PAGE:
Usually, a vaccine gives your immune system dead or weakened pathogens so it can mount a specialized defense. Say an invading army is coming and you capture some soldiers and their weapons. You'll be in a much better position to repel the invasion than if caught by surprise!
mRNA vaccines, like Moderna & Pfizer/BioNTech's, work differently. They give your cells the blueprints for a piece of the virus, so your cells can build that piece (which, on its own, can't hurt you), study it, & be ready to attack it & the virus it's attached to when it shows up
The #Starship prototype did not launch but it ALSO did not explode so I think this is a "successful failure" situation and the data will be helpful to the engineers as they set up for the next try. #SN8
I keep thinking about how the public and government response to COVID might be different if (sensible) patient privacy rules and safety concerns didn't prevent TV crews from constantly broadcasting close-up dispatches from inside the ICU front lines.
Comparing US fatalities from COVID-19 with those from wars makes it clear it's not because the pandemic is less deadly that so little is being done on a national level. I think it's partly because we mostly don't actually see it happen.
Note: I'm NOT saying we SHOULD put TV cameras in patient rooms. I don't think that's a good or simple solution. I'm just thinking about the implications of this all being behind closed doors.
Hello everyone just letting you know I am going to attempt to bake a pecan pie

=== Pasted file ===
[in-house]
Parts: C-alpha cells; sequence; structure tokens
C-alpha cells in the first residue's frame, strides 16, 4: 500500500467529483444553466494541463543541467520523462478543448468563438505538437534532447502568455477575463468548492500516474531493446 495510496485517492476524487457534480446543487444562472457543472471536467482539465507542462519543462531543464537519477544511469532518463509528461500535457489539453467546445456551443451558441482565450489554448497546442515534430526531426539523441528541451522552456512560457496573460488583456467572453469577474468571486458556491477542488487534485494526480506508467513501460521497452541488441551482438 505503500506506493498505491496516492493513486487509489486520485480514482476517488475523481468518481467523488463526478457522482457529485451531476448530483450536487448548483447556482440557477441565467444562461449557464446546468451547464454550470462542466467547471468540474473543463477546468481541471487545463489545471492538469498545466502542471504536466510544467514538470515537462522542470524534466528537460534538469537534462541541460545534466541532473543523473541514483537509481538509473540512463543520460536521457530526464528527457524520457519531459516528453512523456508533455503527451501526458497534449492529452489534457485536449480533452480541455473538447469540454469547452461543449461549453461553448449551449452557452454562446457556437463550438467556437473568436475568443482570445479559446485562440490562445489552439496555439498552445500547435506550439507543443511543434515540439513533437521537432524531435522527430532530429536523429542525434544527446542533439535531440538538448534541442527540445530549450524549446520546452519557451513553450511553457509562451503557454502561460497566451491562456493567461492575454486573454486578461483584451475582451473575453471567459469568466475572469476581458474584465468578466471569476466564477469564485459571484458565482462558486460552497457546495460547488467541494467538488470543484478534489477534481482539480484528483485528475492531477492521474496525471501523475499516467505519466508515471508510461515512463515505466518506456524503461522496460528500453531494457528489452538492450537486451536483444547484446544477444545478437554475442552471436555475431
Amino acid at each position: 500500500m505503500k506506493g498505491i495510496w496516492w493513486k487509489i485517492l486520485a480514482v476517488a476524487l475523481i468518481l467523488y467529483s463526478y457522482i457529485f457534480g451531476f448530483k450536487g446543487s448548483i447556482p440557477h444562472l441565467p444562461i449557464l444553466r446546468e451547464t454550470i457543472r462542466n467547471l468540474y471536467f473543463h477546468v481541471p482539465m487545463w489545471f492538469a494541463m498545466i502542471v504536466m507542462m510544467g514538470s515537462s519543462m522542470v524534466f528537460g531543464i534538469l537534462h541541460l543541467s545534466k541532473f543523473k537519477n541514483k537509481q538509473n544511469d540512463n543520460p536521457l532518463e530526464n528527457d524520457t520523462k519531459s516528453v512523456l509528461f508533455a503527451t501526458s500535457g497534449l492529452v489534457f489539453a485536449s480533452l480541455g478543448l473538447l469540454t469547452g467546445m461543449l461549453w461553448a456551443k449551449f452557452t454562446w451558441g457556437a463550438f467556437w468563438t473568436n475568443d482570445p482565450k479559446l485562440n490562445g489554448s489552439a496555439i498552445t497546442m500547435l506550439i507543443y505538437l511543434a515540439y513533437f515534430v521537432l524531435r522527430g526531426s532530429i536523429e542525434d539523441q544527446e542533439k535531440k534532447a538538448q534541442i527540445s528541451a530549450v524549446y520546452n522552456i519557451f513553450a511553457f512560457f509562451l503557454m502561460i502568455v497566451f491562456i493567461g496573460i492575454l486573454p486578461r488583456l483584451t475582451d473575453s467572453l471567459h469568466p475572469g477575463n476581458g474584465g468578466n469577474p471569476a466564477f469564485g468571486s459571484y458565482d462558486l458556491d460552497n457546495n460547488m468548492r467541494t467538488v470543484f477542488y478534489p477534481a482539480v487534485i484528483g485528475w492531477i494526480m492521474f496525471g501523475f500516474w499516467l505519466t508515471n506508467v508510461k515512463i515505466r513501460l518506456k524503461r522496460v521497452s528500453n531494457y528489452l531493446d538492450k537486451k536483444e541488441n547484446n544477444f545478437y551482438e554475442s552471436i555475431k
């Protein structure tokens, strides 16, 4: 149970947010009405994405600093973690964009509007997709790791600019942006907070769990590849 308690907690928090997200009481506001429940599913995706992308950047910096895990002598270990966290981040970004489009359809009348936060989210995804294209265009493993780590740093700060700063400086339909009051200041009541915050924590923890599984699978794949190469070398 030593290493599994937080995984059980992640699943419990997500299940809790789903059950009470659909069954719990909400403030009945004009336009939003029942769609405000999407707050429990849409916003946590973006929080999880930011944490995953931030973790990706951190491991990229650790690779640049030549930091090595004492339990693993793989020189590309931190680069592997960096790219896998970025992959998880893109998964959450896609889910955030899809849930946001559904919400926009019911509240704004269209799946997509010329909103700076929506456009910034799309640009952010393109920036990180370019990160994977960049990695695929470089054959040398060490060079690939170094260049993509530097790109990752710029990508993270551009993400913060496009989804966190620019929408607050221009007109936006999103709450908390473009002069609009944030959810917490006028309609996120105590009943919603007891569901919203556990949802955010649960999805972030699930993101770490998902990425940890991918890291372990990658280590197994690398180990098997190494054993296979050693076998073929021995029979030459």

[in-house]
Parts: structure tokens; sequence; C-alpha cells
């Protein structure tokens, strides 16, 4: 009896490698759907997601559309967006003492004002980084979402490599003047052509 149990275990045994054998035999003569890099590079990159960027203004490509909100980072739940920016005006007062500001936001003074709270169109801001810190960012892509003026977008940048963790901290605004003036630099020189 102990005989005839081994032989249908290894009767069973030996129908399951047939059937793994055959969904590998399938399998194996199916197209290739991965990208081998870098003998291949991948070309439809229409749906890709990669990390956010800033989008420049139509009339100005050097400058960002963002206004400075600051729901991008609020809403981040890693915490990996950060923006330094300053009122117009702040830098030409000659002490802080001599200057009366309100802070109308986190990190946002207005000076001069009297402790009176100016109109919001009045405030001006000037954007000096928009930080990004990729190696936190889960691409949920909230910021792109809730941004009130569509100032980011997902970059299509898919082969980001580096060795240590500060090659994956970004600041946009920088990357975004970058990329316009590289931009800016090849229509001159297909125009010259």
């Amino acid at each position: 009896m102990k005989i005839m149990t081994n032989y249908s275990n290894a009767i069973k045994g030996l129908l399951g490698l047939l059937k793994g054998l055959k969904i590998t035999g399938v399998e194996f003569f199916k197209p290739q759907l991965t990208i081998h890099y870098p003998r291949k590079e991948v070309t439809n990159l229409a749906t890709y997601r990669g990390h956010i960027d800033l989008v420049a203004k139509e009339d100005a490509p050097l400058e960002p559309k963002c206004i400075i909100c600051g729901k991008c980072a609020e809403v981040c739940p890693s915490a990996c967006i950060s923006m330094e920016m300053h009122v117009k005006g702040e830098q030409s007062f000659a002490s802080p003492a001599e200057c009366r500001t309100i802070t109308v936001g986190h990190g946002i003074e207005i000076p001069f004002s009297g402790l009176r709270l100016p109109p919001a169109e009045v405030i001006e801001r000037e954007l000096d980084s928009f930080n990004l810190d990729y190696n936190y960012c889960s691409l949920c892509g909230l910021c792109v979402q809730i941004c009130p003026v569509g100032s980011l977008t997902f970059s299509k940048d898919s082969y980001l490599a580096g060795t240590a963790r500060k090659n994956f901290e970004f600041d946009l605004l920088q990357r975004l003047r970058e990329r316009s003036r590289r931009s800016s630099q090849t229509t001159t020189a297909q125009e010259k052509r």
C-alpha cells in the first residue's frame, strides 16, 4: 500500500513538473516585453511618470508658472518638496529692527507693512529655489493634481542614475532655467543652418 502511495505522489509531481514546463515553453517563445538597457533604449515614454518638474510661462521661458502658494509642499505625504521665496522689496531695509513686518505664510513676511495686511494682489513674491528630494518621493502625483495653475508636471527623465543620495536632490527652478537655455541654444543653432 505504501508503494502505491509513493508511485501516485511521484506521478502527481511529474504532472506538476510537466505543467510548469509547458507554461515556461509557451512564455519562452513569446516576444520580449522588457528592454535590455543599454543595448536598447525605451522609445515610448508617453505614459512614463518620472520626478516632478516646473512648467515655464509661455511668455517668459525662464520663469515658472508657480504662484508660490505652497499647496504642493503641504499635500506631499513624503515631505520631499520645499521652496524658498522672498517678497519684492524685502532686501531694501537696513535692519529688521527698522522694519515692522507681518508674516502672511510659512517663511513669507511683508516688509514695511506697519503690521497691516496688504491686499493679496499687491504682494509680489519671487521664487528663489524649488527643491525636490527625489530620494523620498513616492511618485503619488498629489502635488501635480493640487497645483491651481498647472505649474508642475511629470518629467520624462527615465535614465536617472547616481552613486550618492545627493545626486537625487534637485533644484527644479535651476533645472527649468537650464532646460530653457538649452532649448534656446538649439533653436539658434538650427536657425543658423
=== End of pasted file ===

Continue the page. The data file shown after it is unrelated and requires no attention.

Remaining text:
This is the pecan pie recipe I’m using: thebigmansworld.com/wprm_print/351… It requires a high-speed blender, which I don’t have!!, so this will be an interesting experiment in adaptation! I’m using a mini food processor instead. It’s, um, trying very hard.
Just my two cents but if schools are closing because some threshold level of community transmission has been reached the correct response is not "we should have decided to keep schools open no matter what" it is "we should have closed other things so schools could stay open."
(this tweet brought to you by yet another morning yelling at The Daily podcast)
Yes, be mad at the mayor for the fact that schools are closing while bars and restaurants are not. But not because it's UNFAIR that bars and restaurants can stay open and schools can't, but because bars and restaurants staying open is WHY schools had to close.
In quantum mechanics, there's uncertainty built into every physical process. Let's say an electron could go left or right at a junction. Before you check, you can't know where the electron is: you say the result is a superposition of electron-going-left and electron-going right.
When you measure the electron's position, you'll find it either went left or right, and depending on how you set up the experiment, it might be that half the time you do it, you'll find left-electron, half the time right-electron. How does each electron "decide" which way to go?
That question is what different interpretations of quantum mechanics try to answer. How do we go from probabilities to single answers? You start with a "wavefunction" that contains all possibilities and end with a data point: you could say the wavefunction collapsed to one result
I took this photo of the Moon and Mars last night with my phone. It might not be the best photo but believe me when I say they were both GORGEOUS. Or better yet: don’t believe me — go out tonight and see for yourself!
Now is a great time to look at Mars. It’s unusually close to Earth in its orbit and (for the same reason) pretty much directly opposite the Sun. It’s as though it’s doing its best to be a mirror for the Sun shining back at us, so it’s very very bright. This is called #opposition.
Here’s a diagram of the positions of the planets right now from theplanetstoday.com. You can see that both the Moon and Mars are in the opposite direction as the Sun, so the Moon is close to full & Mars is bright and close. #MarsOpposition